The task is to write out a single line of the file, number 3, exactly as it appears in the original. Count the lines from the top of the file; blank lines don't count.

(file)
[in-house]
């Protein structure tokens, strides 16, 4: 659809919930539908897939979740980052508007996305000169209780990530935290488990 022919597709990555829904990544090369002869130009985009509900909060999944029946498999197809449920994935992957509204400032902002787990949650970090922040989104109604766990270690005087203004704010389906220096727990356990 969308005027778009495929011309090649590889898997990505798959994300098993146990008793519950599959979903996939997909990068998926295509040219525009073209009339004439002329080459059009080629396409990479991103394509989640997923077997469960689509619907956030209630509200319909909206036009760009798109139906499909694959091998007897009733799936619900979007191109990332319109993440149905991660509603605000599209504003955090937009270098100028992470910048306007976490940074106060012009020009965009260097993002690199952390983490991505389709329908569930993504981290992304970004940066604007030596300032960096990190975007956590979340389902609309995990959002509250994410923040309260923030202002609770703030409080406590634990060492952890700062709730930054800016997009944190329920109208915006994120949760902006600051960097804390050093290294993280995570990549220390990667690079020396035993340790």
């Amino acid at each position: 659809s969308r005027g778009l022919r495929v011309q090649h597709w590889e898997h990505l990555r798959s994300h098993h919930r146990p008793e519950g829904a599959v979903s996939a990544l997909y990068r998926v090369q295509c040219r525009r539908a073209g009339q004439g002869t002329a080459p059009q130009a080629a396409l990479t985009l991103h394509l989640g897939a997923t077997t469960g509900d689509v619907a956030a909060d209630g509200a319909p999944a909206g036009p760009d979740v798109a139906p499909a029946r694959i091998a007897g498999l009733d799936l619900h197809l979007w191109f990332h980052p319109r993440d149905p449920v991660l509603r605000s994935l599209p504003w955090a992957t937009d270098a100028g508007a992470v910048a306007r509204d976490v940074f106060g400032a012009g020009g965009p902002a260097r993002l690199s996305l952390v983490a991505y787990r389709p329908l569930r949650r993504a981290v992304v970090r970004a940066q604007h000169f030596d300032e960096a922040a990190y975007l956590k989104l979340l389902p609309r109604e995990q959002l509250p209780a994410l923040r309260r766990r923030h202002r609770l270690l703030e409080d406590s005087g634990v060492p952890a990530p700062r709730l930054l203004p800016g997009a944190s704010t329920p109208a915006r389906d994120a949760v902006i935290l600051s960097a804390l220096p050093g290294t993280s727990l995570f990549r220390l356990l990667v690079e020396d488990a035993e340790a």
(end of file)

């Amino acid at each position: 659809s969308r005027g778009l022919r495929v011309q090649h597709w590889e898997h990505l990555r798959s994300h098993h919930r146990p008793e519950g829904a599959v979903s996939a990544l997909y990068r998926v090369q295509c040219r525009r539908a073209g009339q004439g002869t002329a080459p059009q130009a080629a396409l990479t985009l991103h394509l989640g897939a997923t077997t469960g509900d689509v619907a956030a909060d209630g509200a319909p999944a909206g036009p760009d979740v798109a139906p499909a029946r694959i091998a007897g498999l009733d799936l619900h197809l979007w191109f990332h980052p319109r993440d149905p449920v991660l509603r605000s994935l599209p504003w955090a992957t937009d270098a100028g508007a992470v910048a306007r509204d976490v940074f106060g400032a012009g020009g965009p902002a260097r993002l690199s996305l952390v983490a991505y787990r389709p329908l569930r949650r993504a981290v992304v970090r970004a940066q604007h000169f030596d300032e960096a922040a990190y975007l956590k989104l979340l389902p609309r109604e995990q959002l509250p209780a994410l923040r309260r766990r923030h202002r609770l270690l703030e409080d406590s005087g634990v060492p952890a990530p700062r709730l930054l203004p800016g997009a944190s704010t329920p109208a915006r389906d994120a949760v902006i935290l600051s960097a804390l220096p050093g290294t993280s727990l995570f990549r220390l356990l990667v690079e020396d488990a035993e340790a």